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Wednesday, 27 February 2008

This Bus Departs at Nine in the Morning - Page 3

Written by Kelly N. Patterson
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"This bus is going to fall," I stated and asked concurrently in my Swahili 101.  The buddah-bodied, sarong wrapped woman to my right laughed at my big worried eyes.

"No, young sista," her electric white teeth glowed through me.  "Hamna tabu."

On this extraordinary trip, in the dawn of the rainy season, we were ambushed by mud.  As we scaled the side of the mountain, a mud pocket swallowed the two left tires of the bus.  Tomatoes, kerosene jugs, greens, and other fish-stenching cargo began to trickle off the roof.  The bus attendants dismounted and laboriously pushed the bus, while the driver prayed loudly the bus free itself from the grasp of the earth.

I feared the bus was going to tip over on its left side; I was only partially correct.  The optimistic woman to my right would not confirm my apprehension until individuals alarmingly invoked Jesu Cristo and Allah.  In that delayed dream-like quality of traumatic experiences, a wave of heads turned to the right in unison.  Trees, bushes, and wildlife surfed a colossal swell of mud.

The impact of the traveling earth on the unfortunate bus spit the tin vehicle on its left side and carried it well down the mountainside.  I recall some bowel-shaking jolts and the thunderous reverberation of the volcanic mud rush during the actual "relocation" of the bus, but not much else.  All crests eventually fall, and with the assistance of two obstinate trees, the bus halted and mud slithered over and under us.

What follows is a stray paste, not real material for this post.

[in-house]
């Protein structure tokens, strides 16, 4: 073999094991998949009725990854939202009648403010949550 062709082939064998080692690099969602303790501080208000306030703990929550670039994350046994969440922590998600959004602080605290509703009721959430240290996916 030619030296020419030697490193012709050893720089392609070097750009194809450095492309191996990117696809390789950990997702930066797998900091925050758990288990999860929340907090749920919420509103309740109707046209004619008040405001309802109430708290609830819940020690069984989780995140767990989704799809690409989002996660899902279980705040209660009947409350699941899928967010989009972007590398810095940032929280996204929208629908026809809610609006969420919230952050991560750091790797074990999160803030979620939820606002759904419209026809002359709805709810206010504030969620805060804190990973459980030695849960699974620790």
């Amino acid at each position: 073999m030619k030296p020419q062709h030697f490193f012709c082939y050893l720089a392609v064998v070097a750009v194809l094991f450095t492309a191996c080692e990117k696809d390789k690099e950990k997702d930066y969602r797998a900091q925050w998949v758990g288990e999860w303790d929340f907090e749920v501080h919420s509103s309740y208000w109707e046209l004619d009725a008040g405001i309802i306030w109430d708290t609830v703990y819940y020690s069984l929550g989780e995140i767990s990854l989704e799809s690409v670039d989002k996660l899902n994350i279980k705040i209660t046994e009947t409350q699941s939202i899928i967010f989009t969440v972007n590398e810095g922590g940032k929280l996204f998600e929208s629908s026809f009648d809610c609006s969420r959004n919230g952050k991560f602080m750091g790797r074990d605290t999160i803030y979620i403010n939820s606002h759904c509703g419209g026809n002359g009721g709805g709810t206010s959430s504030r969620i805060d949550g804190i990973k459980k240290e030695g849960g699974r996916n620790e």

An eternal, breathless silence followed the violent stop; not even the livestock whispered.  A photograph of the interior bus landscape would exhibit human bowling pins immediately after a champion strike.  With the bus exhausted on its left side, we were piled on one another like logs preparing for a fire.  Shock slowly evaporated and sore limbs peeked from the mass.  Those people nearest the right-side windows began to prudently crawl out of the mud-oozing bus.

I was one of the last travelers to be pulled through the mud spilling openings.  Everyone cheered as the final passenger, a milky-haired African man dressed in a forced suit, surfaced the drowning bus.  People congregated in small circles, inspecting one another's wounds and bruises.  To my knowledge no one was severely impaired, but of course, a Tanzanian would never confess discomfort.

(Page 3 of 4)
Last modified on Sunday, 16 December 2012

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